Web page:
What? Did I just say it’s okay to act like a bad sport after you lose? Well, not necessarily. We live in a culture that unfortunately discourages success. Kids now play sports where there are no scores and some schools are doing away with grades so that the kids that don’t perform well don’t feel bad. Now as adults, we run into situations all the time where we have the potential to be the loser: competing for an account or a promotion, putting an offer on a house or an item on ebay, dating, looking for work or any other situation where there is more than one person vying for the same limited resource.

Society tells us we should lose gracefully, and some personal development “gurus” tell us to change our meaning of “losing” be something ridiculous like “not competing” so that the act of just going for something automatically makes us a winner. But deep down, it hurts to lose. I’ve seen grown men weep after their team has lost a big game — and it’s not just the players, it’s the fans too. While that may seem silly to many of us, we all have competitive areas of our lives that we take seriously.

When you’ve been burning the midnight oil for months and someone else gets the promotion, it hurts. When you’ve met the guy/gal of your dreams and he/she chooses someone else, it hurts. When you find the perfect house to raise your family and someone outbids you, it hurts. Now I’m not saying that it’s okay to make things worse by complaining about the outcome and berating the person that beat you out. But you don’t have to like it. And, you especially don’t have to feel like the better person won if deep down you don’t believe it. I could write dozens of pages about times when I’ve lost when I thought I shouldn’t have (and even some times when I’ve won when I shouldn’t have) and I’m sure you could as well.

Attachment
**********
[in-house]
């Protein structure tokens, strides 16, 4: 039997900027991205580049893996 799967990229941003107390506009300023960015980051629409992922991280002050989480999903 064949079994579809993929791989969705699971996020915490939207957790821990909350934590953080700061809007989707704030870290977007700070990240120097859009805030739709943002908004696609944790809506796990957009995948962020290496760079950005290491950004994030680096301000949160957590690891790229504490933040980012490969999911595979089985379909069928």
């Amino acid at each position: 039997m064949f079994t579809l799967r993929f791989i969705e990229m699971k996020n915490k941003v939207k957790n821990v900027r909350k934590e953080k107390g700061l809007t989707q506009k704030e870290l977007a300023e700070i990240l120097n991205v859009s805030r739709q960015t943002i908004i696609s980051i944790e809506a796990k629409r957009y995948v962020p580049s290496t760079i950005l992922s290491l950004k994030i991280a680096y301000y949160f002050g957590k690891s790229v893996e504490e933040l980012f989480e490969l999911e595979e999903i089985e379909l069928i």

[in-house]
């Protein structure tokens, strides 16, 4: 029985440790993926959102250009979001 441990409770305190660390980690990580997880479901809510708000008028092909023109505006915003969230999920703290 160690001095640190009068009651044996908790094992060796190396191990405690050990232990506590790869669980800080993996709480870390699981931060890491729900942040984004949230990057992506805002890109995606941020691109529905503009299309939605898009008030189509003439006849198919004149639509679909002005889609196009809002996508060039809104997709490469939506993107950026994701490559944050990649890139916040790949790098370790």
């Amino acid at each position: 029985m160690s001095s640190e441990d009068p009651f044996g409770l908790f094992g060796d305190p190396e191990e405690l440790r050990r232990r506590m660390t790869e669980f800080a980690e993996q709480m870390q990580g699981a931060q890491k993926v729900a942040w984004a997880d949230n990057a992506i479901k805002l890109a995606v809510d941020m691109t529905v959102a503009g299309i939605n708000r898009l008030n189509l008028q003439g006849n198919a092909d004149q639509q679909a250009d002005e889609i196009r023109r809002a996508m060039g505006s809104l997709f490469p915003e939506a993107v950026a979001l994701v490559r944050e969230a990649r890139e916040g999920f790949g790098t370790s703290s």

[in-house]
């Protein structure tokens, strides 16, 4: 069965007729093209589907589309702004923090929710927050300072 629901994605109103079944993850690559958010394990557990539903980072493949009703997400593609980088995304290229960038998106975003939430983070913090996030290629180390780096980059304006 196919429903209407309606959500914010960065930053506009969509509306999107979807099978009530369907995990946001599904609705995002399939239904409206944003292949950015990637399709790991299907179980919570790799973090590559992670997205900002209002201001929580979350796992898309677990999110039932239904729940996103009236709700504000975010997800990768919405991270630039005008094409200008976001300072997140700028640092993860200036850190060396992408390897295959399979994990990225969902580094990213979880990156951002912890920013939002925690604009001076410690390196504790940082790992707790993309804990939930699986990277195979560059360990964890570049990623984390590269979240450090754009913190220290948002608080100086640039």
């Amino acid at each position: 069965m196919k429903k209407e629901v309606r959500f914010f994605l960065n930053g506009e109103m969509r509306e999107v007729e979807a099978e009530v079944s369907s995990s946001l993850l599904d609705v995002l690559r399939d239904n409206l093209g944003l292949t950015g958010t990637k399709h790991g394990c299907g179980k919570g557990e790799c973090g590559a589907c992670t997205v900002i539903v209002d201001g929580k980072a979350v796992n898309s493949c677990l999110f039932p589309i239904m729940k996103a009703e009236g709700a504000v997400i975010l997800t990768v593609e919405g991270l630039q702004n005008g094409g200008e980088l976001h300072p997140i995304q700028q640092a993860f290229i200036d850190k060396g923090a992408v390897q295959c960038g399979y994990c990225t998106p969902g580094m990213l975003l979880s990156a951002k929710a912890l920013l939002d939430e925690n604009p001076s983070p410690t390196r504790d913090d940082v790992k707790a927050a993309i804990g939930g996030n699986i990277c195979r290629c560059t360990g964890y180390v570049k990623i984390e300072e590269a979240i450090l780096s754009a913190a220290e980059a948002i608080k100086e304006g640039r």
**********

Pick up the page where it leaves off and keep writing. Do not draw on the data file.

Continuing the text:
So what do you do when you lose? Keep your feelings to yourself — publically displaying your disgust/displeasure will only make things worse. If you need to vent, do it privately to someone you trust. Then when the emotions have settled down, take a look at the situation. Ask yourself what you could have done differently to change the outcome, if anything (and yes, sometimes we get into situations where we simply can’t win). If you can learn from the situation, remember that lesson for next time.

Losing isn’t fun — no sane person likes to lose. But it’s a part of life and we have to deal with it from time. Make the best of it if you can, but don’t ever feel that you need to like the outcome. Use it as fuel to light your fire next time.

It’s Okay to Be a Sore Loser
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